By Jeff Bollier for The Northwestern
The only thing more impressive than their new Witzel Avenue home is the work Dr. David Janssen and Dr. William Doubek do for their patients.
“Thank you” notes cover the walls of Janssen’s office in Fox Valley Plastic Surgery’s new home at 2400 Witzel Ave., but these are not for “boob jobs” and “tummy tucks,” Janssen explains.
“We take care of people in a time of major transition in their lives: They’ve lost a breast, lost a spouse, they’re recovering from cancer, suffered a major injury,” Janssen said. “People think of plastic surgery as vanity. It’s not just about perfection, but about wholeness.”
Even without the therapeutic benefits, the Center has created quite a buzz in Oshkosh with unique features ranging from a heated, private garage to quality customer service to the city’s first underground stormwater detention system to a copy of Michelangelo’s “Creation of Man” to interior stone imported from Italy to the stucco exterior with red barrel roofing tiles to comfortable examination and MediSpa treatment rooms. An open house and ribbon cutting drew 1,200 visitors last weekend not to mention the dozens of people who just stopped by for a quick look in the months the project was under construction, said spokesperson Kathy Fredrickson.
University of Wisconsin-Oshkosh Professor of Geography and Urban Planning Michael Burayidi said the building’s attention to detail, efforts to stand out against other recent developments along Witzel Avenue and throughout the city and to marry its form with the activities happening inside represent a departure from the norm in modern architecture.
“Post-modern architecture like this started after the 1960s when architects realized modern architecture wasn’t appealing, that their buildings were bland,” Burayidi said. “My hope is that this new center will start a revolution of architecture in Oshkosh so that other developers see it as a good example of what they should aspire to when they build. We really need to move away from the bland architecture that’s so common not only in Oshkosh, but throughout the country.”
Janssen and Doubek perform a variety of services that include basic plastic surgery for moles and bumps, cosmetic surgery, traumatic and elective hand surgery, aesthetics for facial care and, soon, a revolutionary surgery that adjusts the tightness of the muscles over the skull in order to reduce or eliminate migraine headaches, Janssen said.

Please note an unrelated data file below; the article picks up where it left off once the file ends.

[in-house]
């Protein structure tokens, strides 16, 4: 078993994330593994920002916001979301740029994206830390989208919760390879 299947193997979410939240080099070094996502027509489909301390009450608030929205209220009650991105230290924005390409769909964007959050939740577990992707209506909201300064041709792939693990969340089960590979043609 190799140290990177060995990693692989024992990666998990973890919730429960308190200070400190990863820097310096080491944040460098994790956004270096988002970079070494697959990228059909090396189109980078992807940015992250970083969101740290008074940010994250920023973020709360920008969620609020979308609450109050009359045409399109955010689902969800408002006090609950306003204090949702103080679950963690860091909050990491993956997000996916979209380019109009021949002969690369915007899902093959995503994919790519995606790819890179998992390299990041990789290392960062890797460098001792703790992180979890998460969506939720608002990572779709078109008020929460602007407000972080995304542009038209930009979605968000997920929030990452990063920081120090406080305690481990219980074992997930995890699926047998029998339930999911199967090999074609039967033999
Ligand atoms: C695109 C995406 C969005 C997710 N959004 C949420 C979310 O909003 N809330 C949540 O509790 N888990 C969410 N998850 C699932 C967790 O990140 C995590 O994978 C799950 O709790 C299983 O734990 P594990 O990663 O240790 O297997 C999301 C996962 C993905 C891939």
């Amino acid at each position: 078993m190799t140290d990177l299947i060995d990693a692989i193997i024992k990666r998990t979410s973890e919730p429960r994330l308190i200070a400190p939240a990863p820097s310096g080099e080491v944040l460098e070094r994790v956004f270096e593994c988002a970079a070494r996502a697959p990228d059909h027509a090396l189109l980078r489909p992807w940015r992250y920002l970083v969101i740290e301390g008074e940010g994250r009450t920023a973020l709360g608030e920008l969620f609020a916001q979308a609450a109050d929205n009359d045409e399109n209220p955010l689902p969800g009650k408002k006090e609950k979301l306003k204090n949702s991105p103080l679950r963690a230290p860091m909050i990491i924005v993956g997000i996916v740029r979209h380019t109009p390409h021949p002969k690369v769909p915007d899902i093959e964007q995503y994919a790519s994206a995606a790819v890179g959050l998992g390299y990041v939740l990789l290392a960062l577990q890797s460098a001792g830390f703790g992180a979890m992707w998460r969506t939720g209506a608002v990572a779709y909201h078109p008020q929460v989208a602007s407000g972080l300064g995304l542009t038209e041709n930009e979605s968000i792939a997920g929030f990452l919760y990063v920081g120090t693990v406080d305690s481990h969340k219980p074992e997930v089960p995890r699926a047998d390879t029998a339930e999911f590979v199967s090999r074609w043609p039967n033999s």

Janssen and Doubek founded Fox Valley Plastic Surgery in 1993 and since then have seen more than 25,000 patients. But last year as they realized their lease with Mercy Medical Center would expire at the end of this year, they started to think about what they would want in their own offices and surgery center.
“You can never avoid all the problems, but we can avoid many of the obvious ones,” Janssen said. “There’s always the thought in the back of your mind about that last office you’ll have, the place where we would finish our careers. It has turned out exactly the way we wanted it to.”
The business is not just a regional draw. Patients from the rest of Wisconsin, Minnesota and Iowa have made the trek to Oshkosh for corrective procedures, plastic surgery and other operations.
“There are many days when no one we treat is from Wisconsin,” Janssen said. “This is not just an Oshkosh business.”
Fredrickson added that the regional draw and the building’s expansion means economic growth for Oshkosh as well. She noted the business has 25 employees at the new office and that the center has agreements with hotels and other businesses in town to ensure patients, family members and friends have places to stay before or after surgical procedures
Jeff Bollier writes for the The Northwestern.